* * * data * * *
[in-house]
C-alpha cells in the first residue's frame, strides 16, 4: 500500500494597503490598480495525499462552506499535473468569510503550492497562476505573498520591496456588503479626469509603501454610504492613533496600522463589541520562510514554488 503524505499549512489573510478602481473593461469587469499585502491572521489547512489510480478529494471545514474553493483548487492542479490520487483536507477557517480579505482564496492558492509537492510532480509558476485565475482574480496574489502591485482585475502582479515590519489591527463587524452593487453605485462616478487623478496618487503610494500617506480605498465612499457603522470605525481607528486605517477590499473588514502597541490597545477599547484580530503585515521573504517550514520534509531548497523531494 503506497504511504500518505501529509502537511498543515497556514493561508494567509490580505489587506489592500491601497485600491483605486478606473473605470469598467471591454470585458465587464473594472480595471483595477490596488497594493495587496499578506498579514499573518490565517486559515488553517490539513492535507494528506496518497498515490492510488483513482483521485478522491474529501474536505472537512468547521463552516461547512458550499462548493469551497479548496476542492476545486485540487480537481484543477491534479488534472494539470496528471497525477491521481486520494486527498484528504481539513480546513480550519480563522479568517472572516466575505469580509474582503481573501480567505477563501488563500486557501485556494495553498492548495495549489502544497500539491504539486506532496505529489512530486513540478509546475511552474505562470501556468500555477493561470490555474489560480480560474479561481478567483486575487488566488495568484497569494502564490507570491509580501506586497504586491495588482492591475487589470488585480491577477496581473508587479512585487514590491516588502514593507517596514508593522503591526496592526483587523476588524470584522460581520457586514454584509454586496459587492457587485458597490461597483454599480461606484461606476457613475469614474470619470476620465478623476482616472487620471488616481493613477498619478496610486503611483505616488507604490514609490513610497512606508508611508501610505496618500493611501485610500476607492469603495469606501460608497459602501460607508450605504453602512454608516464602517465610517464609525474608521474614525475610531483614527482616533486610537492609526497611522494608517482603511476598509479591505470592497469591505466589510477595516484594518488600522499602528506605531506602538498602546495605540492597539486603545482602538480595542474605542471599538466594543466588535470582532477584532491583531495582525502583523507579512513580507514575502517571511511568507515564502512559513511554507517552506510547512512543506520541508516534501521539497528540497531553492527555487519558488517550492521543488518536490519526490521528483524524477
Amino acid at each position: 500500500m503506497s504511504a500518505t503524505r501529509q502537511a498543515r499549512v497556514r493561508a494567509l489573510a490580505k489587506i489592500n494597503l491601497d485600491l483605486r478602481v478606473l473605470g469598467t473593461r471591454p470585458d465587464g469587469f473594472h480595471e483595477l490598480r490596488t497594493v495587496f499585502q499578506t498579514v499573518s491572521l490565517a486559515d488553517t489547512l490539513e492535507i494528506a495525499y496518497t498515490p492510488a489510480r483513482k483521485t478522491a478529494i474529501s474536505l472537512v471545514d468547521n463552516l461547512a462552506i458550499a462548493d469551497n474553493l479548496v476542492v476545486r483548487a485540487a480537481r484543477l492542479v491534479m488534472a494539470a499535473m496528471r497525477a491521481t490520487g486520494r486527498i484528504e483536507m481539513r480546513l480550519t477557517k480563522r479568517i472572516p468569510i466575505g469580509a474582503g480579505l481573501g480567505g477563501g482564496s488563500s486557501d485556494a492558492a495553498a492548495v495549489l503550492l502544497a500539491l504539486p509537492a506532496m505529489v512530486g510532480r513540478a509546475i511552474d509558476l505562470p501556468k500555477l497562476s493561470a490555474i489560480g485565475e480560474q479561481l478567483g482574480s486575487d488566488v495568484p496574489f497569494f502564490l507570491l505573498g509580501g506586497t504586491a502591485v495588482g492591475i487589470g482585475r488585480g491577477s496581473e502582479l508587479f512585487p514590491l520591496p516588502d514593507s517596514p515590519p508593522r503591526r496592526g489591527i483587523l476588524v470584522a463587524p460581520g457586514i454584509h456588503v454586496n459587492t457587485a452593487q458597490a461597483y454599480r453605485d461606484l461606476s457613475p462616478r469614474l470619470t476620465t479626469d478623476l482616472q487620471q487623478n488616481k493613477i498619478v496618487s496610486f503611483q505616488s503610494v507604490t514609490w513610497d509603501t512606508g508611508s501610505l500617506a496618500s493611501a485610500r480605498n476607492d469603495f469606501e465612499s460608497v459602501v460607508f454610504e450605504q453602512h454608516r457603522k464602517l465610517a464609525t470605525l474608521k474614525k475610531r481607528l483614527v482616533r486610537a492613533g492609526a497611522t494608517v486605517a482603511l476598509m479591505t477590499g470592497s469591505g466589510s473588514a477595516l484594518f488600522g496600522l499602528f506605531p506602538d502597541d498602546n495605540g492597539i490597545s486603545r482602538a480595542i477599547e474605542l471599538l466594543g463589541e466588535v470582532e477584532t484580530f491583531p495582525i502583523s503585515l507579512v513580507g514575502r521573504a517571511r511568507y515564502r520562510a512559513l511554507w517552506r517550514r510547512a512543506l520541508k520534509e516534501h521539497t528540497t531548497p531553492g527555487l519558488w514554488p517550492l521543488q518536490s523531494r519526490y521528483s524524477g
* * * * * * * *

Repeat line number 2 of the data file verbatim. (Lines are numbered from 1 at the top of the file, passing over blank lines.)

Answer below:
C-alpha cells in the first residue's frame, strides 16, 4: 500500500494597503490598480495525499462552506499535473468569510503550492497562476505573498520591496456588503479626469509603501454610504492613533496600522463589541520562510514554488 503524505499549512489573510478602481473593461469587469499585502491572521489547512489510480478529494471545514474553493483548487492542479490520487483536507477557517480579505482564496492558492509537492510532480509558476485565475482574480496574489502591485482585475502582479515590519489591527463587524452593487453605485462616478487623478496618487503610494500617506480605498465612499457603522470605525481607528486605517477590499473588514502597541490597545477599547484580530503585515521573504517550514520534509531548497523531494 503506497504511504500518505501529509502537511498543515497556514493561508494567509490580505489587506489592500491601497485600491483605486478606473473605470469598467471591454470585458465587464473594472480595471483595477490596488497594493495587496499578506498579514499573518490565517486559515488553517490539513492535507494528506496518497498515490492510488483513482483521485478522491474529501474536505472537512468547521463552516461547512458550499462548493469551497479548496476542492476545486485540487480537481484543477491534479488534472494539470496528471497525477491521481486520494486527498484528504481539513480546513480550519480563522479568517472572516466575505469580509474582503481573501480567505477563501488563500486557501485556494495553498492548495495549489502544497500539491504539486506532496505529489512530486513540478509546475511552474505562470501556468500555477493561470490555474489560480480560474479561481478567483486575487488566488495568484497569494502564490507570491509580501506586497504586491495588482492591475487589470488585480491577477496581473508587479512585487514590491516588502514593507517596514508593522503591526496592526483587523476588524470584522460581520457586514454584509454586496459587492457587485458597490461597483454599480461606484461606476457613475469614474470619470476620465478623476482616472487620471488616481493613477498619478496610486503611483505616488507604490514609490513610497512606508508611508501610505496618500493611501485610500476607492469603495469606501460608497459602501460607508450605504453602512454608516464602517465610517464609525474608521474614525475610531483614527482616533486610537492609526497611522494608517482603511476598509479591505470592497469591505466589510477595516484594518488600522499602528506605531506602538498602546495605540492597539486603545482602538480595542474605542471599538466594543466588535470582532477584532491583531495582525502583523507579512513580507514575502517571511511568507515564502512559513511554507517552506510547512512543506520541508516534501521539497528540497531553492527555487519558488517550492521543488518536490519526490521528483524524477